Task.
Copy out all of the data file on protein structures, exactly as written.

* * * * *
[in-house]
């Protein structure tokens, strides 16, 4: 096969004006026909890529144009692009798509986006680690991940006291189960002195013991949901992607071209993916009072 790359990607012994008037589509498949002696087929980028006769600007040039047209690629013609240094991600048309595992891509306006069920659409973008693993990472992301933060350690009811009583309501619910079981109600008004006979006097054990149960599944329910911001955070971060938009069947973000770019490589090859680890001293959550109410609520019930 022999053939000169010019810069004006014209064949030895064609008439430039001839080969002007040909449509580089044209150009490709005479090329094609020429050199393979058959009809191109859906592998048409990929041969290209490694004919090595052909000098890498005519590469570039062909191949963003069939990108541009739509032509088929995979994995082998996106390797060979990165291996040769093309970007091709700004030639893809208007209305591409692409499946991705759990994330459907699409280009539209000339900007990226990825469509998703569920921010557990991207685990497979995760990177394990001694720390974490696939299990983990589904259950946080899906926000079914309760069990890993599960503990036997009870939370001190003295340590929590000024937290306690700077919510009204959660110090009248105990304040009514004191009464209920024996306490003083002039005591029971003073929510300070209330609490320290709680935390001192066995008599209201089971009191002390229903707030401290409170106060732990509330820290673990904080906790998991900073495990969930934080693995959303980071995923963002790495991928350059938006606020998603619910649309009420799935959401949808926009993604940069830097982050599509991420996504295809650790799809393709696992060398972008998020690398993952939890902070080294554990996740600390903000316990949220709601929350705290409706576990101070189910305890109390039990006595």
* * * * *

[in-house]
């Protein structure tokens, strides 16, 4: 096969004006026909890529144009692009798509986006680690991940006291189960002195013991949901992607071209993916009072 790359990607012994008037589509498949002696087929980028006769600007040039047209690629013609240094991600048309595992891509306006069920659409973008693993990472992301933060350690009811009583309501619910079981109600008004006979006097054990149960599944329910911001955070971060938009069947973000770019490589090859680890001293959550109410609520019930 022999053939000169010019810069004006014209064949030895064609008439430039001839080969002007040909449509580089044209150009490709005479090329094609020429050199393979058959009809191109859906592998048409990929041969290209490694004919090595052909000098890498005519590469570039062909191949963003069939990108541009739509032509088929995979994995082998996106390797060979990165291996040769093309970007091709700004030639893809208007209305591409692409499946991705759990994330459907699409280009539209000339900007990226990825469509998703569920921010557990991207685990497979995760990177394990001694720390974490696939299990983990589904259950946080899906926000079914309760069990890993599960503990036997009870939370001190003295340590929590000024937290306690700077919510009204959660110090009248105990304040009514004191009464209920024996306490003083002039005591029971003073929510300070209330609490320290709680935390001192066995008599209201089971009191002390229903707030401290409170106060732990509330820290673990904080906790998991900073495990969930934080693995959303980071995923963002790495991928350059938006606020998603619910649309009420799935959401949808926009993604940069830097982050599509991420996504295809650790799809393709696992060398972008998020690398993952939890902070080294554990996740600390903000316990949220709601929350705290409706576990101070189910305890109390039990006595």